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New incarnation for two-cycle engine.

New incarnation for two-cycle engine

Automobile makers use a complex array of moving parts -- valves, rocker arms and rods -- to make the powerful "four-cycle" engine, which combusts fuel on every fourth stroke of each piston. the "two-cycle engine, on the other hand, does without those mechanisms. And although it is notorious for slurping fuel and exhaling a blue-smoke miasma of unburned fuel and oil, the two-cycle's simple design still makes it desirable for low-power use in lawnmowers, outboard motors and small motorcycles.

The lowly two-cycle engine may never replace its well-bred four-cycle cousin, but researchers at the Southwest Research Institute (SwRI) in San Antonio, Tex., have just sent the two-cycle engine to finishing school.

In traditional two-cycle engines, a gas, oil and air mixture that is pulled into the crankcase through a one-way valve lubricates the engine. As the piston descends after combustion it forces this mixture out of the crankcase and into the combustion chamber through an intake port, driving out the newly burned gases from the last stroke at the same time. But combustion in the two-cycle engine isn't very clean or complete because a lot of oil is incompletely burned with each stroke. In addition, some of the fresh fuel mixture rushes out the exhaust with the burned gases when both exhaust and intake ports are open.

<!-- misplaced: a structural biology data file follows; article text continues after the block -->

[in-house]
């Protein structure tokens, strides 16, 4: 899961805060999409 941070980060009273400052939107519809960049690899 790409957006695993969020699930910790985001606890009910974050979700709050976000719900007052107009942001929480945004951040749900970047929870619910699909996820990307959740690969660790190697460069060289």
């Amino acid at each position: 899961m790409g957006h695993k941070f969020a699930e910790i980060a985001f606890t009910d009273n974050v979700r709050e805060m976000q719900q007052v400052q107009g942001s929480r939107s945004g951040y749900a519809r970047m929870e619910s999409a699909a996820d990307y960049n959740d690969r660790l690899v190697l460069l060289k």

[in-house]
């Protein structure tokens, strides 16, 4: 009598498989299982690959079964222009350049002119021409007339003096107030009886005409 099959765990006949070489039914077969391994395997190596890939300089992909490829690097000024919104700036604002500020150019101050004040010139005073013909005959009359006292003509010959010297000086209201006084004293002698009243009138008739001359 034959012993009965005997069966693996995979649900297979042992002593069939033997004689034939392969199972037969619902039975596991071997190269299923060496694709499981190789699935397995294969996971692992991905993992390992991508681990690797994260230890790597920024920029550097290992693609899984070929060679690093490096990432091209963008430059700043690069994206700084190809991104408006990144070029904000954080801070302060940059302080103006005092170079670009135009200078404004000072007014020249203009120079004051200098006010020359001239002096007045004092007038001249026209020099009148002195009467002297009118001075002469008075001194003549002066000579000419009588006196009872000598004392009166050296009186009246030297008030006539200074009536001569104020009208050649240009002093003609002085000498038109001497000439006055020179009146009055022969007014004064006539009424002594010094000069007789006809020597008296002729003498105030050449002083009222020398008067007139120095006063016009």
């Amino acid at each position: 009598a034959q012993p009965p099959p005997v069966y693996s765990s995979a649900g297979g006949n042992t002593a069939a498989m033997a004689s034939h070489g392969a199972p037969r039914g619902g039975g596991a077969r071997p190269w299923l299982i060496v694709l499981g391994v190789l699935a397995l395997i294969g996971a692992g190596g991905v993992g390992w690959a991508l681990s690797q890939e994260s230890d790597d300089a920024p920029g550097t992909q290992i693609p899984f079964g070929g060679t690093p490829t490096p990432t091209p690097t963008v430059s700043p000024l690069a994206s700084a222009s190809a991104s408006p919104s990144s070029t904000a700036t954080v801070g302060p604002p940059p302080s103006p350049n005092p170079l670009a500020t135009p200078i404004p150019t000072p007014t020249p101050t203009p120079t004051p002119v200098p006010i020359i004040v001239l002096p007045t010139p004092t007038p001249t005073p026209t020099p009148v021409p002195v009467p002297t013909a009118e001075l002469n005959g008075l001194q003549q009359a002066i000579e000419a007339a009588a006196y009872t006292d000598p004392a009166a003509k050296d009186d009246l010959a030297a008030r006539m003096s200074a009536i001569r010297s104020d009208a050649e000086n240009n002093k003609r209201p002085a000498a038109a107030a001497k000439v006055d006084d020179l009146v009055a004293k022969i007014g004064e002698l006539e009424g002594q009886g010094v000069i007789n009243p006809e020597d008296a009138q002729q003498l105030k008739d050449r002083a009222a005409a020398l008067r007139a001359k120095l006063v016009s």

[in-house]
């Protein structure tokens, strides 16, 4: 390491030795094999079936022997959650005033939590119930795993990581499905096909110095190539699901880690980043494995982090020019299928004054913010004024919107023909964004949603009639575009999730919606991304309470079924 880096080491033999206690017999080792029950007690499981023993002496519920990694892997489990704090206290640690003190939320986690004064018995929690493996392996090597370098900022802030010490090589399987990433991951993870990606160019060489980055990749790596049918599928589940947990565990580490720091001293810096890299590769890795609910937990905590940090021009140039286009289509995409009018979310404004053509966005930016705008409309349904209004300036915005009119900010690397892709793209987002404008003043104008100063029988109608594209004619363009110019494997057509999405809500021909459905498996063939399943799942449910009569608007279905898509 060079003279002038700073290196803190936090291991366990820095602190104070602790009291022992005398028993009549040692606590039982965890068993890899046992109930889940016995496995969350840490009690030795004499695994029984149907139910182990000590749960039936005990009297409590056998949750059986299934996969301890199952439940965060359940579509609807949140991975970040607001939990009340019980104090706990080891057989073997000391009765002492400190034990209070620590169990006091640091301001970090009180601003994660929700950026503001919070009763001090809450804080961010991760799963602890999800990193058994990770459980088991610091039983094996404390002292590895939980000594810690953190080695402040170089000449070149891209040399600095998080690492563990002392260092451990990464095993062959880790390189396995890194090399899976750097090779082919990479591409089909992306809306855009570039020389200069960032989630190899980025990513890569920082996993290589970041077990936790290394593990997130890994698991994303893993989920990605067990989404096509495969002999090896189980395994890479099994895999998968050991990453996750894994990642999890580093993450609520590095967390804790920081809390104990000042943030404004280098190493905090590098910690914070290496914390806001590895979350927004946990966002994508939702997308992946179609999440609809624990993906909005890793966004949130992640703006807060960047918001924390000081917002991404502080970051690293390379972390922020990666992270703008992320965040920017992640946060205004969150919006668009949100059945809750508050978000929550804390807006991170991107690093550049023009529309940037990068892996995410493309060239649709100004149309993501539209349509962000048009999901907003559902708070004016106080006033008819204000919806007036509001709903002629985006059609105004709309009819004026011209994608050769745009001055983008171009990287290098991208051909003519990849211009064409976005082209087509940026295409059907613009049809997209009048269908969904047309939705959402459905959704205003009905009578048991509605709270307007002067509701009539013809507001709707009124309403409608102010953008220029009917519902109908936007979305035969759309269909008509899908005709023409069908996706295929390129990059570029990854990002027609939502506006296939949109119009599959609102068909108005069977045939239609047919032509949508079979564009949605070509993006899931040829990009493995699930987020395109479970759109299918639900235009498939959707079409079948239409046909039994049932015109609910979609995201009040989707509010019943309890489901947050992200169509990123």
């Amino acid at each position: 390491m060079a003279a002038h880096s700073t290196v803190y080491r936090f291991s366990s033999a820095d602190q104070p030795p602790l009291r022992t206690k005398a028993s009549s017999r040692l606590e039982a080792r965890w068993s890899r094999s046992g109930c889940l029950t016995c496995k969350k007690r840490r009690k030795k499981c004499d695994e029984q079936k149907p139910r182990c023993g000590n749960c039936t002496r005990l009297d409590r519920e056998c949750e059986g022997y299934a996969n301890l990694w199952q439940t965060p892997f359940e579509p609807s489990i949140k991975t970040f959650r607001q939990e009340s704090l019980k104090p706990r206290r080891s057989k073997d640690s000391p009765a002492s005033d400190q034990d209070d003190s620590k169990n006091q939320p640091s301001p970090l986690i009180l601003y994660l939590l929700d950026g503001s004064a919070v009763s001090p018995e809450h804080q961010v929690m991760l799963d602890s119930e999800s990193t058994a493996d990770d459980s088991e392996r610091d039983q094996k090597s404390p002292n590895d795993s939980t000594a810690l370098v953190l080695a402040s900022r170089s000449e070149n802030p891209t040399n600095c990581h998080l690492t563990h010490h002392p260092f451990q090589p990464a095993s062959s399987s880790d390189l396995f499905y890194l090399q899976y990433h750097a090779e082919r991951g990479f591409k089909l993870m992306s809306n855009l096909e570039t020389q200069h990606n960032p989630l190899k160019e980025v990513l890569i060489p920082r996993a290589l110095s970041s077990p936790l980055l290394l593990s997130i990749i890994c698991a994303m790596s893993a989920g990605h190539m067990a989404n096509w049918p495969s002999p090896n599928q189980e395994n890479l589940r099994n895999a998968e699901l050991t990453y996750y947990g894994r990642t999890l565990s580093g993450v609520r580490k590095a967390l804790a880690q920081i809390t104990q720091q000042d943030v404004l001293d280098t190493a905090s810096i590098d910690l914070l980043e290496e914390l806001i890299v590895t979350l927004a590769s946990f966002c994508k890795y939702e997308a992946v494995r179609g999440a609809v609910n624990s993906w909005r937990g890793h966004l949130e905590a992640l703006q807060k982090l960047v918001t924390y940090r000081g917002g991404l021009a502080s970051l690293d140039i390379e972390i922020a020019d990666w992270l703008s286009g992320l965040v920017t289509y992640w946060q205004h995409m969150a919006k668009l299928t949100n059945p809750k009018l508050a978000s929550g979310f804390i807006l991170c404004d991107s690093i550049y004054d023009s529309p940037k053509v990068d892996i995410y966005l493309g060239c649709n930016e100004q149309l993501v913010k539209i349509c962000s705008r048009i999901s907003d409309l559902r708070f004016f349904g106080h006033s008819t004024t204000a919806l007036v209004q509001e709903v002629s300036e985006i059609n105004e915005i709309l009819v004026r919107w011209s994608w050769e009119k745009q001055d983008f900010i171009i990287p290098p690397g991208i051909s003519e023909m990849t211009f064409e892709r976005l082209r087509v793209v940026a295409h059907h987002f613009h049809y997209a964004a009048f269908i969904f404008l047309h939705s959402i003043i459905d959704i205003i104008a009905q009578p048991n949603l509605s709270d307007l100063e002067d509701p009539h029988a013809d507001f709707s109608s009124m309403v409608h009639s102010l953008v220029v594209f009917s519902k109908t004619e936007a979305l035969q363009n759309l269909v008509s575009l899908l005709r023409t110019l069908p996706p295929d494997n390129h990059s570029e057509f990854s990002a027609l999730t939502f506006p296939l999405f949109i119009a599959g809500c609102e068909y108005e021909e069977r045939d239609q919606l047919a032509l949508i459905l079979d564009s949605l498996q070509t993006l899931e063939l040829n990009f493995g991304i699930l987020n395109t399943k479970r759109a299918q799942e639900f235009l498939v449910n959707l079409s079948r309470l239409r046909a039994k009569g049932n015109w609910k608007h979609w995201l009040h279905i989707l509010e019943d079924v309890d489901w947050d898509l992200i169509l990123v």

The engine developed by SwRI researcher Susumi Ariga and colleagues (see diagram) uses a fuel injector rather than a carburetor to mix fuel with air for combustion. Because only air passes through the crankcase, no oil need be fixed in for lubrication, which is provided by a separate system. Because the exhaust port is closed before new fuel is injected, little unburned fuel escapes. Ariga also uses diesel fuel instead of gasoline in the engine.

A good burn depends on thorough mixing of air and fuel, though, and fuel injectors allow little time for mixing before combustion. Ariga solved this problem by adding an auxiliary chamber that catches a bit of diesel fuel from the injector. As combustion begins, a hot jet of gas from fuel burning in the auxiliary chamber increases mixing, and therefore combustion efficiency, in the main chamber.
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Publication:Science News
Date:Oct 22, 1988
Words:361
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